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Thursday June 20th, 2024

Sri Lanka faces political risks over Rajapaksa links of new govt: Fitch

ECONOMYNEXT – Sri Lanka is still facing political risks in recovering from a currency crisis and default, tough a new government has been formed under President Ranil Wickremesinghe with a large majority, Fitch, a rating agency said.

“The new president was confirmed by a large majority in parliament, and his government has drawn in some opposition members,” Fitch said in a statement.

“This gives some hope that it will have sufficient support to negotiate and carry out difficult reforms as part of efforts to restore macroeconomic stability and debt sustainability. Such reforms could unlock funding support from the IMF, which we view as important for Sri Lanka’s emergence from default.”

Members of the Rajapaksa family were driven out by protests. However the administration has little public support since it is linked with the ousted Rajapaksa family.

“The government’s parliamentary position appears strong, but public support for the government is weaker,” the rating agency said.

“President Wickremesinghe was prime minister in the previous administration under President Gotabaya Rajapaksa, who was brought down by protests.

“Parliament and the government also remain dominated by politicians from the Sri Lanka People’s Freedom Alliance, which is closely affiliated with the Rajapaksa family. This may increase the risk of further destabilising protests if economic conditions do not improve and/or reforms generate public opposition.”

Political Risks Still Challenge Sri Lanka’s Emergence from Default

Thu 28 Jul, 2022 – 12:37 AM ET
Fitch Ratings-Hong Kong-28 July 2022: The successful formation of a government under the new president, Ranil Wickremesinghe, is an important precondition for resolving Sri Lanka’s debt default, but many challenges remain as the country seeks financing support from the IMF and debt restructuring from private and official bilateral creditors, says Fitch Ratings.

The new president was confirmed by a large majority in parliament, and his government has drawn in some opposition members. This gives some hope that it will have sufficient support to negotiate and carry out difficult reforms as part of efforts to restore macroeconomic stability and debt sustainability. Such reforms could unlock funding support from the IMF, which we view as important for Sri Lanka’s emergence from default.

The government’s parliamentary position appears strong, but public support for the government is weaker. President Wickremesinghe was prime minister in the previous administration under President Gotabaya Rajapaksa, who was brought down by protests. Parliament and the government also remain dominated by politicians from the Sri Lanka People’s Freedom Alliance, which is closely affiliated with the Rajapaksa family. This may increase the risk of further destabilising protests if economic conditions do not improve and/or reforms generate public opposition.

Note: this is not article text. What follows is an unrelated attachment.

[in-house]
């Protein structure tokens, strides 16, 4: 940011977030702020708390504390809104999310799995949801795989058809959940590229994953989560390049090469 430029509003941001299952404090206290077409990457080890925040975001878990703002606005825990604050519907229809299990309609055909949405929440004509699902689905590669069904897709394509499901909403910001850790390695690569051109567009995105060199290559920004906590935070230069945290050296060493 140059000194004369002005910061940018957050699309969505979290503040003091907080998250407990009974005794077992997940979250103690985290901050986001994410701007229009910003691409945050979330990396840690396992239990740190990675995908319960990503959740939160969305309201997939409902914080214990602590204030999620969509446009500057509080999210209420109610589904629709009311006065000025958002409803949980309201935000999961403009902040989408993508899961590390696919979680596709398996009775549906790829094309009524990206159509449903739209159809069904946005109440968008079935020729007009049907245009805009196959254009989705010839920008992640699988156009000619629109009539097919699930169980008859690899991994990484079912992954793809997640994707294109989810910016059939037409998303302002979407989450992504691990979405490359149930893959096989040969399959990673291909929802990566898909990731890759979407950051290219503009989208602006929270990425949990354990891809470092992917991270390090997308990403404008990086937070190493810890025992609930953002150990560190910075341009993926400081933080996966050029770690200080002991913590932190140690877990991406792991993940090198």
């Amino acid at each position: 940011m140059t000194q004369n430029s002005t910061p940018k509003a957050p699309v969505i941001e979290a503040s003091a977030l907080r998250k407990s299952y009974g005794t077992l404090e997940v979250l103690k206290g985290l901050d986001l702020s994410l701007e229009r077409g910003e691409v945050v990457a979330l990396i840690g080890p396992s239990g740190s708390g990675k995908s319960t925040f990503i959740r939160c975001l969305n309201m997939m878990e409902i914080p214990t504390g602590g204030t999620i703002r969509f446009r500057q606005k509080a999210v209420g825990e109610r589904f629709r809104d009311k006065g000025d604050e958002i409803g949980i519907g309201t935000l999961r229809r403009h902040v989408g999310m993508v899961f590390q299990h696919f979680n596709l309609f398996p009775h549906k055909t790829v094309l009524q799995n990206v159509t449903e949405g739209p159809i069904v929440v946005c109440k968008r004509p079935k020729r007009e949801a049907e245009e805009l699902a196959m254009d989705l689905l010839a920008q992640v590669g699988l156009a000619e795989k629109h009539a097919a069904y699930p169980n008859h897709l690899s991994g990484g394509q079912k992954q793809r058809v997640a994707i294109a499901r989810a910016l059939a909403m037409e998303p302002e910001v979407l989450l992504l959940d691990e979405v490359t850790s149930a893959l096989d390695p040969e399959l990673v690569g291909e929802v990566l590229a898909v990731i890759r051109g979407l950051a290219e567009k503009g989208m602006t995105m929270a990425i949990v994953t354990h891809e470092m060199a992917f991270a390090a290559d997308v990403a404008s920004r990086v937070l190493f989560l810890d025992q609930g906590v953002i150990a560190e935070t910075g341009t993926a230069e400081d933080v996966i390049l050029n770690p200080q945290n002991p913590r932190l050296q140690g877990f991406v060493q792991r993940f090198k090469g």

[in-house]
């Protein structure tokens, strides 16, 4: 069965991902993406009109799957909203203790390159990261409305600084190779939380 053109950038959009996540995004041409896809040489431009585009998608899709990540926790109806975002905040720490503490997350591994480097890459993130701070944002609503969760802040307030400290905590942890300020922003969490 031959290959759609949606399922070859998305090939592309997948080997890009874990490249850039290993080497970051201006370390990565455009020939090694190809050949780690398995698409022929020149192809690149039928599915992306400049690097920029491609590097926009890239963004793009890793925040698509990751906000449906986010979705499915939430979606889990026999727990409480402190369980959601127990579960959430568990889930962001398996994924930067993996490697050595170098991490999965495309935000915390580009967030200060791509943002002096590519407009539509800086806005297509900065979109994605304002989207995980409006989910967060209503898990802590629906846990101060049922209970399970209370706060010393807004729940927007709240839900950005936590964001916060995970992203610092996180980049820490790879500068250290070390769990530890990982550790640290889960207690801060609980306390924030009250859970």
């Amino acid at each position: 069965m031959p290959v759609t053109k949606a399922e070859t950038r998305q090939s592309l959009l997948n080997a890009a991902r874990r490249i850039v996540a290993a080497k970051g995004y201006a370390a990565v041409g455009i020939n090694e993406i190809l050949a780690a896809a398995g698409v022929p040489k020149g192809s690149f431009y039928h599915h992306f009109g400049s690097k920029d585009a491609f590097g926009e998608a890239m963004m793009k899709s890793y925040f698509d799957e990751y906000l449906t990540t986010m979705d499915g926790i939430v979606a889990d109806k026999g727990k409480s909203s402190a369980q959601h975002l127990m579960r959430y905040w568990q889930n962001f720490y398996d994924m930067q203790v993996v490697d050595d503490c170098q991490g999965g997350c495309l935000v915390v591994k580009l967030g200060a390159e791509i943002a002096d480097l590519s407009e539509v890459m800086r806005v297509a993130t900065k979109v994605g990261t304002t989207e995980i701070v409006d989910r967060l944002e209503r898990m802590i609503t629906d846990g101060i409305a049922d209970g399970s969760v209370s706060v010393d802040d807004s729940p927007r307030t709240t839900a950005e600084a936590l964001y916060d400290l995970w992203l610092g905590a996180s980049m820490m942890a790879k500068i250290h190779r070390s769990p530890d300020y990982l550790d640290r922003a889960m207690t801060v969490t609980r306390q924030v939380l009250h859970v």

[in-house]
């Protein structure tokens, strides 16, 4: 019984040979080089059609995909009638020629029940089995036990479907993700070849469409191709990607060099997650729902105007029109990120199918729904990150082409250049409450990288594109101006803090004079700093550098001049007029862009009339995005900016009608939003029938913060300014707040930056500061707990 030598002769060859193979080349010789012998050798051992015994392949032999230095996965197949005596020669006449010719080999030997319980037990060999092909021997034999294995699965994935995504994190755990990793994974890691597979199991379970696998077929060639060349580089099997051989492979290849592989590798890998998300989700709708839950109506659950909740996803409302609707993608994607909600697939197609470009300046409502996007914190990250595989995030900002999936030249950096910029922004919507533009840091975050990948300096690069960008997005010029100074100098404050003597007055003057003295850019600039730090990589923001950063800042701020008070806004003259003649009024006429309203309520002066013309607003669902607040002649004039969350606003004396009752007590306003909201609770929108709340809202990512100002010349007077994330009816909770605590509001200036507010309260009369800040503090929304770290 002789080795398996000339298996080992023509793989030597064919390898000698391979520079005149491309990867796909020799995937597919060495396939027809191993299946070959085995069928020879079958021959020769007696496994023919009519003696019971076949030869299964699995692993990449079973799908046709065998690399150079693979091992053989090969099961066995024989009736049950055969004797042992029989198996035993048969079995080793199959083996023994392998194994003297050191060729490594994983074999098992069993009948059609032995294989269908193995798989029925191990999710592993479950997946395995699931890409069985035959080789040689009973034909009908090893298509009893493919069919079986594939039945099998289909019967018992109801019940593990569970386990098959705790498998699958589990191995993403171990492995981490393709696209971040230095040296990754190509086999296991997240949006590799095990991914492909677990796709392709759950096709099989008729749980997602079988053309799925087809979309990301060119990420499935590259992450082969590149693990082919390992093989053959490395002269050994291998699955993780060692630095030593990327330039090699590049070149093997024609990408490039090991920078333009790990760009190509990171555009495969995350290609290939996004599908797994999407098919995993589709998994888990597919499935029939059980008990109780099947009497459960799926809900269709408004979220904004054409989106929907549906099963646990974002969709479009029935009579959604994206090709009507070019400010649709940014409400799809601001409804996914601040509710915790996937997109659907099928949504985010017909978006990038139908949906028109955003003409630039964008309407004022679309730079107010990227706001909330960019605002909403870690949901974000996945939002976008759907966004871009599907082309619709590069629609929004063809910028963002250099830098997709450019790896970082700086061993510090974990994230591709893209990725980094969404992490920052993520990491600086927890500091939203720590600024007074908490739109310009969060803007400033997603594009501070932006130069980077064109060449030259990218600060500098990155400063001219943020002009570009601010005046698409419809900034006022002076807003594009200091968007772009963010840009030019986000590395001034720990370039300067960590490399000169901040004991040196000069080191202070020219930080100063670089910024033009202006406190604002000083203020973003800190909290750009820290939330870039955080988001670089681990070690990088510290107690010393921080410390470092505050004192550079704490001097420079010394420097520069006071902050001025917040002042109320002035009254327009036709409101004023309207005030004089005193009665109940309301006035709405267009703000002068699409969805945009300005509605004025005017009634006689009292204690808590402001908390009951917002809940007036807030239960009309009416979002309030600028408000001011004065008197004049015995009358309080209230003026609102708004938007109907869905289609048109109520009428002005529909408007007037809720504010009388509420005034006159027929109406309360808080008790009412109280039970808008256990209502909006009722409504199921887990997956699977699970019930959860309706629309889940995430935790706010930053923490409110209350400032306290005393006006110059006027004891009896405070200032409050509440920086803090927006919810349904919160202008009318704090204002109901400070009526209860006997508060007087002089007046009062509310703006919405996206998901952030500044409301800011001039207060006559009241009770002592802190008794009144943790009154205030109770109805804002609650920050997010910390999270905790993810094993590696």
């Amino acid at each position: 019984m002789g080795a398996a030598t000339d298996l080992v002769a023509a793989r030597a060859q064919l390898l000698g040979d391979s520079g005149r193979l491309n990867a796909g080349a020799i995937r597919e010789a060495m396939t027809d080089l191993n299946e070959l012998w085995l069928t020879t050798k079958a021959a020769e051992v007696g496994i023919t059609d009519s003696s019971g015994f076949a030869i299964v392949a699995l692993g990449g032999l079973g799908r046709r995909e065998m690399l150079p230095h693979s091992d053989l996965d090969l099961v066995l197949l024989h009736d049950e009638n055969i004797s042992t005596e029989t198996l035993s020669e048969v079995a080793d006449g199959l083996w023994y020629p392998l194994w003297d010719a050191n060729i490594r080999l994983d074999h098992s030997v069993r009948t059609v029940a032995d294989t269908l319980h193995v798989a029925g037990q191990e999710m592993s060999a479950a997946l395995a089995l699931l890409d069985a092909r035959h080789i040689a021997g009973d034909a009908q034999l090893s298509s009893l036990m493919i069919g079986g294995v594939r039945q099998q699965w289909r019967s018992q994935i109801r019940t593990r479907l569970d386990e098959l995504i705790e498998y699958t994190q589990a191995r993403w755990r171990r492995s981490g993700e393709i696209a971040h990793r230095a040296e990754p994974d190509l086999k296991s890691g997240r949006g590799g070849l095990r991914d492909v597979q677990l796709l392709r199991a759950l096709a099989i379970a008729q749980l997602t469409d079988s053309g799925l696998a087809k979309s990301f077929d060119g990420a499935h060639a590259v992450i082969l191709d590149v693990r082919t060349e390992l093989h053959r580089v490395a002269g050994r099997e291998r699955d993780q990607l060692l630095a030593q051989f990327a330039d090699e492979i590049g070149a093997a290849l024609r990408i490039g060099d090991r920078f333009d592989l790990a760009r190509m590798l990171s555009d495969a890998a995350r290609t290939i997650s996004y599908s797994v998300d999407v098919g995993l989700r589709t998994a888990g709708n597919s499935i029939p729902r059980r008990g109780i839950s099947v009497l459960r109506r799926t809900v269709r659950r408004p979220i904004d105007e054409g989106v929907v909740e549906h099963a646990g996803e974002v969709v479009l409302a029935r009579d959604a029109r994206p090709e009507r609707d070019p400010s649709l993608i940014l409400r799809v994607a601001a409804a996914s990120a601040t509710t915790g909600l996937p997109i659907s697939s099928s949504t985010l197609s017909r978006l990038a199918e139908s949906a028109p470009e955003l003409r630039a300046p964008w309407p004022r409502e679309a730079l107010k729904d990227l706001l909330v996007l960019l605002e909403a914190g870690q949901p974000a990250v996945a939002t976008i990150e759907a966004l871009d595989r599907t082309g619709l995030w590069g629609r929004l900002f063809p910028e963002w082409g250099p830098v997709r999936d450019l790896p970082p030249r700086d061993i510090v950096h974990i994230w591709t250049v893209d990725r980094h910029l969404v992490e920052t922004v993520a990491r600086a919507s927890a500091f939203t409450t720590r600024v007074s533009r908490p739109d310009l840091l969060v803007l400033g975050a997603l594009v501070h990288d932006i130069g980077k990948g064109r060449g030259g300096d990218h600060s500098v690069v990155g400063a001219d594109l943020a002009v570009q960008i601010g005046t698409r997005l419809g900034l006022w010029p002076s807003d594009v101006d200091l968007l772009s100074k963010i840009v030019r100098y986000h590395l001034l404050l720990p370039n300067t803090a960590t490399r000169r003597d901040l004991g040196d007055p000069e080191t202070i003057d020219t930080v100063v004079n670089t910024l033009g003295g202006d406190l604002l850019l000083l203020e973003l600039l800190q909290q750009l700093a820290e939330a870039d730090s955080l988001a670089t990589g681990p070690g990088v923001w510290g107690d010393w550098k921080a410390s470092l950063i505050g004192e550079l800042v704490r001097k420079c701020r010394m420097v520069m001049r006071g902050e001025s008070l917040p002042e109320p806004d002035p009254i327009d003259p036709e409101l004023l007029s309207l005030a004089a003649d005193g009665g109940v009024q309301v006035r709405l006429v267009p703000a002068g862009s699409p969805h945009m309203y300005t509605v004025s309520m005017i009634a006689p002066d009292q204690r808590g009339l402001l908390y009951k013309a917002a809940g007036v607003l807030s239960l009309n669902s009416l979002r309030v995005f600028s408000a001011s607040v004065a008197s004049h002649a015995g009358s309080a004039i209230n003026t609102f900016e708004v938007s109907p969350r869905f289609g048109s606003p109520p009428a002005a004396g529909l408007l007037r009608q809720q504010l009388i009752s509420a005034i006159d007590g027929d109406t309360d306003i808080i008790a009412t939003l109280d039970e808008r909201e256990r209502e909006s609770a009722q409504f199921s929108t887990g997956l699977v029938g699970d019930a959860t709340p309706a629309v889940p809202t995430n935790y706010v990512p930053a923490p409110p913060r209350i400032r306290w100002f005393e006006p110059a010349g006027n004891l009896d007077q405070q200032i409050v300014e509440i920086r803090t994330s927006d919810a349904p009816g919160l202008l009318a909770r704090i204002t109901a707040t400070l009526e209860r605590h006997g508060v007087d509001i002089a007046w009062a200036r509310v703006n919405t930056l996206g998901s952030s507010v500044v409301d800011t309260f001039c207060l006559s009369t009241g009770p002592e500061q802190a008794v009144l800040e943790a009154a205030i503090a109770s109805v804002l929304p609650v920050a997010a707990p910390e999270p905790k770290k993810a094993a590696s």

We expect any reform package agreed with the IMF by the government to include elements such as higher taxes, expenditure rationalisation and a commitment to a greater degree of exchange-rate flexibility. There is a significant risk that such reforms could cause public opposition that might impede their implementation. In the absence of an IMF deal, we expect Sri Lanka to face a very strained external position in the near term. The country has little foreign exchange to pay even for essential imports such as fuel, food and medicines, with official reserve assets at just USD1.9 billion (just over one month of imports) as of end-June.

In a statement on 30 June, the Fund noted that it assessed Sri Lanka’s public debt as unsustainable, and confirmed that it would require adequate financing assurances from Sri Lanka’s creditors that debt sustainability would be restored.

Debt negotiations could be complicated by debt owed to China. This amounted to USD5 billion at end-2020, including bilateral official lending and loans from the China Development Bank and Export-Import Bank of China, accounting for around 13% of Sri Lanka’s external debt, according to the IMF. China has traditionally preferred to offer relief for large loans through deferrals such as maturity extensions, payment rescheduling or grace periods, rather than through write-downs.

However, this approach could increase challenges for Sri Lanka to successfully negotiate debt restructuring with other creditors, including private creditors, that delivers the debt sustainability sought by the IMF.

Fitch rates Sri Lanka’s Long-Term Foreign-Currency (LTFC) Issuer Default Rating (IDR) at ‘RD’ (Restricted Default). The Long-Term Local-Currency IDR is ‘CCC’, and is Under Criteria Observation following our introduction of +/- modifiers in the ‘CCC’ category.